In my opinion, there’s double insecurity. I feel that there’s uncertainty about the reaction on both sides: fearing homophobic prejudice from straight groups, and fearing lack of acceptance from queer groups for not being a ‘full’ member (especially if you’re in a relationship that appears to be heterosexual.) It felt like I couldn’t be my full self at family gatherings where ‘queerness’ was an exotic, abstract concept, yet I also couldn’t turn up at a gay bar holding hands with my boyfriend.With lack of representation and role-models in the media (how many bisexualcelebrities can you name?), many people just like me may stay closeted to avoid association with negative stereotypes of hypersexualised, unfaithful, chaotic bisexuals.For people who are already partnered when considering coming out, there’s additional complications.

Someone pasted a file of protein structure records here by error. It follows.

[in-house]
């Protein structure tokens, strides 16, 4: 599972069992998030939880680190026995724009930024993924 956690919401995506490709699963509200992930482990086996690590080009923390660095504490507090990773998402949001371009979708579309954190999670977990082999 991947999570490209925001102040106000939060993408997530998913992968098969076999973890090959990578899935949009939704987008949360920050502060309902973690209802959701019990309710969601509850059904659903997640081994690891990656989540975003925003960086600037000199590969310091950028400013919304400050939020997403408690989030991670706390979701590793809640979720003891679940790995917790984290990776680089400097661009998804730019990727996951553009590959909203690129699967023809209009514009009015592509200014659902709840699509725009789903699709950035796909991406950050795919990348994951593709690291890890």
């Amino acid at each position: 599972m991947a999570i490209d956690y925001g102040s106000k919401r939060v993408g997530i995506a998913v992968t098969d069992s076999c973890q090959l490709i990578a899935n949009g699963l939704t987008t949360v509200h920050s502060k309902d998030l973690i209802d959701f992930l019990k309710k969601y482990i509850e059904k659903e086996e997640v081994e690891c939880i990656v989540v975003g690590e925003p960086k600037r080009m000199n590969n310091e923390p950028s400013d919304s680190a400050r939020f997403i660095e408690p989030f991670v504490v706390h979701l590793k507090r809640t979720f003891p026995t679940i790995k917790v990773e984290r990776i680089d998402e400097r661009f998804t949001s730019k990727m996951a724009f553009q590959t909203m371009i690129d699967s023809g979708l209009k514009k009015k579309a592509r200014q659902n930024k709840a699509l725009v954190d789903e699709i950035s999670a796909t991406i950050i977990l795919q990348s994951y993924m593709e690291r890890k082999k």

Being bisexual is obviously different to identifying as gay or lesbian in that you can be in a fulfilling straight relationship.

When I thought about coming out, all I could see were negatives, and it felt difficult to tell whether they were rational or irrational.I was in a happy five-year-long relationship with a lovely man – why bother to come out?